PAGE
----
« Contract Dispute Could Delay Common-Core Testing, Pearson Says | Main | Google Puts $50 Million Toward Getting Girls Into Coding »

Tennessee Quits PARCC, Leaving 15 Members

We know things have been rough on the testing front in Tennessee. But we didn't realize they've been rough enough to make Tennessee pull out of PARCC.

That's what's happened, though. In a letter to PARCC CEO Laura Slover last month, Tennessee Gov. Bill Haslam, Commissioner of Education Kevin Huffman and Fielding Rolston, the chairman of the state board of education, said the decision was sparked by a new law, House Bill 1549, which had recently been signed by the governor.

The law doesn't actually dictate that Tennessee quit PARCC, but it does require the state to use its current assessment, the TCAP, in the 2014-15 school year. It also requires the state to issue a request for proposals for a new test to be used in 2015-16.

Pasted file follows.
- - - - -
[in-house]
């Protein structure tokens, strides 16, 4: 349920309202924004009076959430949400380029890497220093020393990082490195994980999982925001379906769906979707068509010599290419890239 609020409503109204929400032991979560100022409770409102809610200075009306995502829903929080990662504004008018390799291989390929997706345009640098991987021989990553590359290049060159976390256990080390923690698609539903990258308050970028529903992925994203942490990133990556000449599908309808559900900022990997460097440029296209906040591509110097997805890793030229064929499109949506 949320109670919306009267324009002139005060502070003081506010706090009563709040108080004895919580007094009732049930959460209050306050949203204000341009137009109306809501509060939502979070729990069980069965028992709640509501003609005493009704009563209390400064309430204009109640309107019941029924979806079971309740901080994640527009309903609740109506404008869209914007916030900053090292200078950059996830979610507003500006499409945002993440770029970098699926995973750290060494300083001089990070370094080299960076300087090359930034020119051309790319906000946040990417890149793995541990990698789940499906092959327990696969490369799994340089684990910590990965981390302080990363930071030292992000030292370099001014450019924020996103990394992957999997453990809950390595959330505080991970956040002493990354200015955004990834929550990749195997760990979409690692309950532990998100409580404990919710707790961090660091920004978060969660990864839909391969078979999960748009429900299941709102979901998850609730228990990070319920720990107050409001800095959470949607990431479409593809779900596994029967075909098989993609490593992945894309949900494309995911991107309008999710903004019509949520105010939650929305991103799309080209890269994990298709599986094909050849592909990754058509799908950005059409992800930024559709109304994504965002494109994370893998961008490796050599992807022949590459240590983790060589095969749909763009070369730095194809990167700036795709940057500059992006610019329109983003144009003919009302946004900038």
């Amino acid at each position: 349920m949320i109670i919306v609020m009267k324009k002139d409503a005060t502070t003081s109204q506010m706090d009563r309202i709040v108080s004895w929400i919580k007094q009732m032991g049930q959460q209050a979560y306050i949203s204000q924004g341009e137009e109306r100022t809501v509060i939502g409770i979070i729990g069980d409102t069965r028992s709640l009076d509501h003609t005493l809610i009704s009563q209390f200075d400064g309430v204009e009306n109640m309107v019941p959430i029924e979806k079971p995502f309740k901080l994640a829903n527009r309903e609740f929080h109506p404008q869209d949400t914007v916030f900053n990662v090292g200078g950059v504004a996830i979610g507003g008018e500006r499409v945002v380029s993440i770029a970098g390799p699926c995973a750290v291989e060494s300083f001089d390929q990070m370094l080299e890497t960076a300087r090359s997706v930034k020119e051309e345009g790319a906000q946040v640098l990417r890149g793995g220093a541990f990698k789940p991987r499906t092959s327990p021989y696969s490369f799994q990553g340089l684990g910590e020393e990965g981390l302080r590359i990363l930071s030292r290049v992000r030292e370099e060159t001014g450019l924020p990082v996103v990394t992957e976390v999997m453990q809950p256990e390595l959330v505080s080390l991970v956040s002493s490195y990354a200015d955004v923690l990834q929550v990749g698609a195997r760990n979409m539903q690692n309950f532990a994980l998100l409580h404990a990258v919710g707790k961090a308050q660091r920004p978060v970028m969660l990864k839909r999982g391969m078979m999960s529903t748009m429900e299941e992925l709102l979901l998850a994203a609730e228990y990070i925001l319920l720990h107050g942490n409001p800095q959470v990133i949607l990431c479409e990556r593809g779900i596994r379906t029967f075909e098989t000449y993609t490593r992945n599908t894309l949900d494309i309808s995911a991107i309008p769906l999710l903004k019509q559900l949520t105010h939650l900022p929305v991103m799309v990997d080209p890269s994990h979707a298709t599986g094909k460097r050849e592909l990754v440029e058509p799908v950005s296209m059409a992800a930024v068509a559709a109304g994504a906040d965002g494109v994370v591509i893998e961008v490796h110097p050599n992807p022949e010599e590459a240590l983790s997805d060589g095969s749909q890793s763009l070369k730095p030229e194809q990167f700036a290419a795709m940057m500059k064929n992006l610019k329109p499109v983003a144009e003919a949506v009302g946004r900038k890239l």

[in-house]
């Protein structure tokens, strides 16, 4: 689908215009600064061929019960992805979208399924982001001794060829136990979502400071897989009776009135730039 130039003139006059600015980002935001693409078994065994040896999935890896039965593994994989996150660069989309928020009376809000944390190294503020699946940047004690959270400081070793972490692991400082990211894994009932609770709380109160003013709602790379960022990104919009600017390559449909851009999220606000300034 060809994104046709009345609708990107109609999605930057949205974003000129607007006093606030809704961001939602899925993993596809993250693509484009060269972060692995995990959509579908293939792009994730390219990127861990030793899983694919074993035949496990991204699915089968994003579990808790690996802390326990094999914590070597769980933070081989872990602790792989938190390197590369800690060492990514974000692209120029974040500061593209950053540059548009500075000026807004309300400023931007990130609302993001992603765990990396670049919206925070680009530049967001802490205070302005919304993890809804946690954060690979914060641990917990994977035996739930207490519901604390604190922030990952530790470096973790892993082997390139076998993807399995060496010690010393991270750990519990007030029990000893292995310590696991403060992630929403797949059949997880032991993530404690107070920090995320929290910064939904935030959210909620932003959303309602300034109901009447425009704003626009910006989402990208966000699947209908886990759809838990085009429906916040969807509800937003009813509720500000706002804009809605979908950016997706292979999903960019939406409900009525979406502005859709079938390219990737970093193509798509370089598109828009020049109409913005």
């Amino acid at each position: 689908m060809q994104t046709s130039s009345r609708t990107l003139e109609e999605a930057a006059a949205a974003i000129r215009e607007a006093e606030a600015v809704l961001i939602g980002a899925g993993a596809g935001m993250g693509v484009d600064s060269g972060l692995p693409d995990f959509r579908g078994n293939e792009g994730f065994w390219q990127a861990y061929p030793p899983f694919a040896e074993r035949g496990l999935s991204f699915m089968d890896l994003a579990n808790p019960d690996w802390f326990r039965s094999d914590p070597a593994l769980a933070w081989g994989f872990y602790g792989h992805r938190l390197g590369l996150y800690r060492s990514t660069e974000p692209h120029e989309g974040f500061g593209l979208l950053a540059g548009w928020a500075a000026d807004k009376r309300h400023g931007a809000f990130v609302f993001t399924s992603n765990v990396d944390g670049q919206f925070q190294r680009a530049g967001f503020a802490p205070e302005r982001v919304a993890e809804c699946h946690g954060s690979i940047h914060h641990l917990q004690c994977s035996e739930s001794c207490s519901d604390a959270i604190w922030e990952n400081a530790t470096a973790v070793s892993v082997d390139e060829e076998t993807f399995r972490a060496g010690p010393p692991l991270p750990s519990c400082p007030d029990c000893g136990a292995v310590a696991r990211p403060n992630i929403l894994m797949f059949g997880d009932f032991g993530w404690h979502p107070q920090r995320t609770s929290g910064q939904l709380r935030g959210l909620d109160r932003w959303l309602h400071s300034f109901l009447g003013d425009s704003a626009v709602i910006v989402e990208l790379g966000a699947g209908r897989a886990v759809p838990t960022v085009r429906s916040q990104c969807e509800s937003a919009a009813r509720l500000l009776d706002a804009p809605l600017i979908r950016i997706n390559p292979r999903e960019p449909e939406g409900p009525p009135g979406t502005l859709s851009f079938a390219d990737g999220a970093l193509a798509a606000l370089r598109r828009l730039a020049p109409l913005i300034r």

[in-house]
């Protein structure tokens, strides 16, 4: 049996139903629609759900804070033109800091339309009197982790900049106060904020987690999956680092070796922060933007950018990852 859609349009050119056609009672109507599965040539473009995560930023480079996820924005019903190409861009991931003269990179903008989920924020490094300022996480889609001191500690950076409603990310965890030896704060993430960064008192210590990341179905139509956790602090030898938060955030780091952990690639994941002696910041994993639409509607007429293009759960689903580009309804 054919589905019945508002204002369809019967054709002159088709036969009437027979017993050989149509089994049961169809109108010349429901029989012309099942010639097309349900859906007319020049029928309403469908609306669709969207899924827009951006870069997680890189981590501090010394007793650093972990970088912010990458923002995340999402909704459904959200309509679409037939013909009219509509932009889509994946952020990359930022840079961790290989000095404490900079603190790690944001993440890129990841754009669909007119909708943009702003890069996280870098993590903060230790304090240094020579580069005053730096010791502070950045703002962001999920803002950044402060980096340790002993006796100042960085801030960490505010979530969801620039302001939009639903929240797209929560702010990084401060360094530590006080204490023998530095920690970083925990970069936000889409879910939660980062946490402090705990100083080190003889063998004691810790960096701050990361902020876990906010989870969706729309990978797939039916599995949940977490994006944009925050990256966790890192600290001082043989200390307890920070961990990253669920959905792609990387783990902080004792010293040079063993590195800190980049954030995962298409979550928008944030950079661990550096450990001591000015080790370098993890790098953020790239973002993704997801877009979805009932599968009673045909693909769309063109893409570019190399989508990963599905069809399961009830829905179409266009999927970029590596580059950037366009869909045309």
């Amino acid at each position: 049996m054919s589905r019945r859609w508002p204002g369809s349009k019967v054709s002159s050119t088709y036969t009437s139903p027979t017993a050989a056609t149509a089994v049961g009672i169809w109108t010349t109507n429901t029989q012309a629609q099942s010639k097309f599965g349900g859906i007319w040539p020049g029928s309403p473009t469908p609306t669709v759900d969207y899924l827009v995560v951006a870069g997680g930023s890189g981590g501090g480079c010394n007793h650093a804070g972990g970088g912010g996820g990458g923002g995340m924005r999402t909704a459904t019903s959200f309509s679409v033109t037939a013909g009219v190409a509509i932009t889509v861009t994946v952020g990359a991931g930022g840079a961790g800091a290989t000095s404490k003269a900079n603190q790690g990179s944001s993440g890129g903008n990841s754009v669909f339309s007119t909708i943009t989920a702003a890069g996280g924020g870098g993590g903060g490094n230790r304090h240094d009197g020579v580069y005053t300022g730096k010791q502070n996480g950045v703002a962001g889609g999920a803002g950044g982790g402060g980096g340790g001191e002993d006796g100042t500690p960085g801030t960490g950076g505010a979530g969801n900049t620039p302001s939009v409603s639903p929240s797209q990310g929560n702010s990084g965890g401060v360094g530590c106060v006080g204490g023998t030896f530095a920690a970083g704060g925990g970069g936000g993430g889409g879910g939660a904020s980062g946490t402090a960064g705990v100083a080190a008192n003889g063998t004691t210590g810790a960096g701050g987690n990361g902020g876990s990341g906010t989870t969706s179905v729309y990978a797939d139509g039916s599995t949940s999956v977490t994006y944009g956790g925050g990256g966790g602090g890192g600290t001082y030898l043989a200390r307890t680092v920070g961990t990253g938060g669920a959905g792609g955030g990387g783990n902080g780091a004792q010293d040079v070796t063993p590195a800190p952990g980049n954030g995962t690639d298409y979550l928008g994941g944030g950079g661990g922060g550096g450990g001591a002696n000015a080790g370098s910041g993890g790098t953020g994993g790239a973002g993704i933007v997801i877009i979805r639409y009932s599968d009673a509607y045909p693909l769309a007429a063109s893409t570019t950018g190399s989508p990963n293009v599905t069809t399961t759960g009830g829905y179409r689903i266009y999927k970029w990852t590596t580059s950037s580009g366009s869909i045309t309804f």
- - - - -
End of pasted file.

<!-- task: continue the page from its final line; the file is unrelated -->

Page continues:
Take a look at what the three state leaders wrote:


With Tennessee's move, PARCC is down to 15 members (14 plus the District of  Columbia). Smarter Balanced remains at 22.


Notice: We recently upgraded our comments. (Learn more here.) If you are logged in as a subscriber or registered user and already have a Display Name on edweek.org, you can post comments. If you do not already have a Display Name, please create one here.
Ground Rules for Posting
We encourage lively debate, but please be respectful of others. Profanity and personal attacks are prohibited. By commenting, you are agreeing to abide by our user agreement.
All comments are public.


Most Viewed on Education Week



Recent Comments